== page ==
, Volume 232, Issue 7, pp 1187–1196 | Cite as

Role of ionotropic glutamate receptors in delay and probability discounting in the rat

  • Justin R. Yates
  • Seth R. Batten
  • Michael T. Bardo
  • Joshua S. Beckmann
Original Investigation



Discounting of delayed and probabilistic reinforcement is linked to increased drug use and pathological gambling. Understanding the neurobiology of discounting is important for designing treatments for these disorders. Glutamate is considered to be involved in addiction-like behaviors; however, the role of ionotropic glutamate receptors (iGluRs) in discounting remains unclear.


The current study examined the effects of N-methyl-D-aspartate (NMDA) and α-amino-3-hydroxy-5-methyl-4-isoxazolepropionic acid (AMPA) glutamate receptor blockade on performance in delay and probability discounting tasks.


Following training in either delay or probability discounting, rats (n = 12, each task) received pretreatments of the NMDA receptor antagonists MK-801 (0, 0.01, 0.03, 0.1, or 0.3 mg/kg, s.c.) or ketamine (0, 1.0, 5.0, or 10.0 mg/kg, i.p.), as well as the AMPA receptor antagonist CNQX (0, 1.0, 3.0, or 5.6 mg/kg, i.p.). Hyperbolic discounting functions were used to estimate sensitivity to delayed/probabilistic reinforcement and sensitivity to reinforcer amount.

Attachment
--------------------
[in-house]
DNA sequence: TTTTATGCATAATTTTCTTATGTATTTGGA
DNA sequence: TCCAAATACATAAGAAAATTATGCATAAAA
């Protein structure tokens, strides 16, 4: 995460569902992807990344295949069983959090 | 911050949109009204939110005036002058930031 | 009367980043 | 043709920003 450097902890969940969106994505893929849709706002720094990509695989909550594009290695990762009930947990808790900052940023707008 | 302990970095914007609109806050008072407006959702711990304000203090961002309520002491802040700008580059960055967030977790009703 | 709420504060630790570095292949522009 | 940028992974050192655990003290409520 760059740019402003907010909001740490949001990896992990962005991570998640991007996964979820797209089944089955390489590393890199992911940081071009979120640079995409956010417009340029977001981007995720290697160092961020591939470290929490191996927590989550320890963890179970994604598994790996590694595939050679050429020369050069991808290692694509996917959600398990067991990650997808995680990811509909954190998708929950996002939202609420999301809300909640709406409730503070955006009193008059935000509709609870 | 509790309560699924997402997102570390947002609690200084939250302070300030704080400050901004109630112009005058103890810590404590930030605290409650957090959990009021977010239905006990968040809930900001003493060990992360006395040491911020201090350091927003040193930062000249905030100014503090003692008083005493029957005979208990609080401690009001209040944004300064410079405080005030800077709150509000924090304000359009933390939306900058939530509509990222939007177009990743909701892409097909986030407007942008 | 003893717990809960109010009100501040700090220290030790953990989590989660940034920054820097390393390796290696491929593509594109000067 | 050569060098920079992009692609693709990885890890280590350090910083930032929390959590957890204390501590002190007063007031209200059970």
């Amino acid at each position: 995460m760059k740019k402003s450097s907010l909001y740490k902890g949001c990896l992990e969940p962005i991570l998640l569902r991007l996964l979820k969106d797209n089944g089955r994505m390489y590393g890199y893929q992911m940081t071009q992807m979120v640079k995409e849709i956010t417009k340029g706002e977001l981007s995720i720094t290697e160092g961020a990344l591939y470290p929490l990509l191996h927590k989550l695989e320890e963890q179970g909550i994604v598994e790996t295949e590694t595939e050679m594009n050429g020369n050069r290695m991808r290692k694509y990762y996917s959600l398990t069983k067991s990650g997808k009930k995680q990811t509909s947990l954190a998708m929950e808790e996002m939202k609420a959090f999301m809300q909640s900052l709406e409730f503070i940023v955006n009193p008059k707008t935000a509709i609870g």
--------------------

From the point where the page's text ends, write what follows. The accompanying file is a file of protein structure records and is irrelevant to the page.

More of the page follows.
An intermediate dose of MK-801 (0.03 mg/kg) decreased sensitivity to both delayed and probabilistic reinforcement. In contrast, ketamine did not affect the rate of discounting in either task but decreased sensitivity to reinforcer amount. CNQX did not alter sensitivity to reinforcer amount or delayed/probabilistic reinforcement.


These results show that blockade of NMDA receptors, but not AMPA receptors, decreases sensitivity to delayed/probabilistic reinforcement (MK-801) and sensitivity to reinforcer amount (ketamine). The differential effects of MK-801 and ketamine demonstrate that sensitivities to delayed/probabilistic reinforcement and reinforcer amount are pharmacologically dissociable.


Discounting Delayed reinforcement Probabilistic reinforcement NMDA receptor AMPA receptor Rat 



The authors would like to thank Emily Denehy and Travis McCuddy for technical assistance.

Conflict of interest

The authors declare no conflict of interest.


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Copyright information

© Springer-Verlag Berlin Heidelberg 2014

Authors and Affiliations

  • Justin R. Yates
    • 1
    • 2
  • Seth R. Batten
    • 3
  • Michael T. Bardo
    • 2
    • 4
  • Joshua S. Beckmann
    • 2
  1. 1.Department of Psychological ScienceNorthern Kentucky UniversityHighland HeightsUSA
  2. 2.Department of PsychologyUniversity of KentuckyLexingtonUSA
  3. 3.Department of Anatomy and NeurobiologyUniversity of KentuckyLexingtonUSA
  4. 4.Center for Drug Abuse Research TranslationUniversity of KentuckyLexingtonUSA

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